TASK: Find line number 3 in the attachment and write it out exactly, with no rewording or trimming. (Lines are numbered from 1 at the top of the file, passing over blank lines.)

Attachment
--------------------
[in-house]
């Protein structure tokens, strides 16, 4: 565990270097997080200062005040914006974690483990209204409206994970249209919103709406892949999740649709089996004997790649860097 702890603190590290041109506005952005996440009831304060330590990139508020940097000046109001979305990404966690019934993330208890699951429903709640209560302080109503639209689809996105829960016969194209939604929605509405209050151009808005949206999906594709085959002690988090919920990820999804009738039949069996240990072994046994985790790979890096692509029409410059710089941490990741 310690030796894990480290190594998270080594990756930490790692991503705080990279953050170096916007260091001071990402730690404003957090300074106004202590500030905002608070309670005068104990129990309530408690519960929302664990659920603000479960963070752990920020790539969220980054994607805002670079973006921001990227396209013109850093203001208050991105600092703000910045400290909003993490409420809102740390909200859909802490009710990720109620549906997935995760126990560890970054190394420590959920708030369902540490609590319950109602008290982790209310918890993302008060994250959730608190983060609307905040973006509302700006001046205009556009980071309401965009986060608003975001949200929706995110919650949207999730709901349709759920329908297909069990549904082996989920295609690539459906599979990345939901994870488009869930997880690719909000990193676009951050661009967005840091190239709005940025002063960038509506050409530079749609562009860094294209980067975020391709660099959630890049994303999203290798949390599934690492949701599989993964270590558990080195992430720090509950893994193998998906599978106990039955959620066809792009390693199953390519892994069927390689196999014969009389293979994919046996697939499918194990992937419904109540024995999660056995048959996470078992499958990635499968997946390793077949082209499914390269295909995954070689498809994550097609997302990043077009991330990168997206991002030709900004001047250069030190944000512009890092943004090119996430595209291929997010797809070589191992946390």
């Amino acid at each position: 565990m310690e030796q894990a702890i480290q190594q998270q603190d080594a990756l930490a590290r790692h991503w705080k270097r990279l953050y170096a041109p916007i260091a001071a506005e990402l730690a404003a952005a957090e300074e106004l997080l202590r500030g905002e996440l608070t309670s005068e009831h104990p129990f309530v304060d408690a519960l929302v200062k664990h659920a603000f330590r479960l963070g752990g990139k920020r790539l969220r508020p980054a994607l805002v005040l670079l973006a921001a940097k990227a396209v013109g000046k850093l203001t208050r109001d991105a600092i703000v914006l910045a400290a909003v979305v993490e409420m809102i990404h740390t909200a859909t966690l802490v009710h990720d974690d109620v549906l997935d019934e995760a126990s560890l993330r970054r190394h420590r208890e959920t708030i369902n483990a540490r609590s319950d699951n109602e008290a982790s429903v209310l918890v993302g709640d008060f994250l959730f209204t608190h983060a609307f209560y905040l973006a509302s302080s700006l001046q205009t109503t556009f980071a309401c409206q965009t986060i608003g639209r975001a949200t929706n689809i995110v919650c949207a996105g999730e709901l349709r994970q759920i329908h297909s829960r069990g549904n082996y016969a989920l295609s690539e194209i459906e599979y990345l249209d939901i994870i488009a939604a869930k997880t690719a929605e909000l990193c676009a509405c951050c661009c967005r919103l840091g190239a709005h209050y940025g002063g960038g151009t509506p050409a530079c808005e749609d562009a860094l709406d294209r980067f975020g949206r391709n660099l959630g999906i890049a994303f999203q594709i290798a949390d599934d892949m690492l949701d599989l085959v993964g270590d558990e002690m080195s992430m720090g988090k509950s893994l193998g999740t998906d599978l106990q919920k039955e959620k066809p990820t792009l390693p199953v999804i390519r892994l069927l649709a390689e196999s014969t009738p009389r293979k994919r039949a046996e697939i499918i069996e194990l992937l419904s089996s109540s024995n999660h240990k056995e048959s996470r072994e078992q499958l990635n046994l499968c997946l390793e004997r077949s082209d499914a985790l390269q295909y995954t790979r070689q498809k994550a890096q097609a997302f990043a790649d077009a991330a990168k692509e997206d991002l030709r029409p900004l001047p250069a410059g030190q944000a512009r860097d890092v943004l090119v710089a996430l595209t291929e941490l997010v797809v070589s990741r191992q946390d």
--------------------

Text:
């Amino acid at each position: 565990m310690e030796q894990a702890i480290q190594q998270q603190d080594a990756l930490a590290r790692h991503w705080k270097r990279l953050y170096a041109p916007i260091a001071a506005e990402l730690a404003a952005a957090e300074e106004l997080l202590r500030g905002e996440l608070t309670s005068e009831h104990p129990f309530v304060d408690a519960l929302v200062k664990h659920a603000f330590r479960l963070g752990g990139k920020r790539l969220r508020p980054a994607l805002v005040l670079l973006a921001a940097k990227a396209v013109g000046k850093l203001t208050r109001d991105a600092i703000v914006l910045a400290a909003v979305v993490e409420m809102i990404h740390t909200a859909t966690l802490v009710h990720d974690d109620v549906l997935d019934e995760a126990s560890l993330r970054r190394h420590r208890e959920t708030i369902n483990a540490r609590s319950d699951n109602e008290a982790s429903v209310l918890v993302g709640d008060f994250l959730f209204t608190h983060a609307f209560y905040l973006a509302s302080s700006l001046q205009t109503t556009f980071a309401c409206q965009t986060i608003g639209r975001a949200t929706n689809i995110v919650c949207a996105g999730e709901l349709r994970q759920i329908h297909s829960r069990g549904n082996y016969a989920l295609s690539e194209i459906e599979y990345l249209d939901i994870i488009a939604a869930k997880t690719a929605e909000l990193c676009a509405c951050c661009c967005r919103l840091g190239a709005h209050y940025g002063g960038g151009t509506p050409a530079c808005e749609d562009a860094l709406d294209r980067f975020g949206r391709n660099l959630g999906i890049a994303f999203q594709i290798a949390d599934d892949m690492l949701d599989l085959v993964g270590d558990e002690m080195s992430m720090g988090k509950s893994l193998g999740t998906d599978l106990q919920k039955e959620k066809p990820t792009l390693p199953v999804i390519r892994l069927l649709a390689e196999s014969t009738p009389r293979k994919r039949a046996e697939i499918i069996e194990l992937l419904s089996s109540s024995n999660h240990k056995e048959s996470r072994e078992q499958l990635n046994l499968c997946l390793e004997r077949s082209d499914a985790l390269q295909y995954t790979r070689q498809k994550a890096q097609a997302f990043a790649d077009a991330a990168k692509e997206d991002l030709r029409p900004l001047p250069a410059g030190q944000a512009r860097d890092v943004l090119v710089a996430l595209t291929e941490l997010v797809v070589s990741r191992q946390d």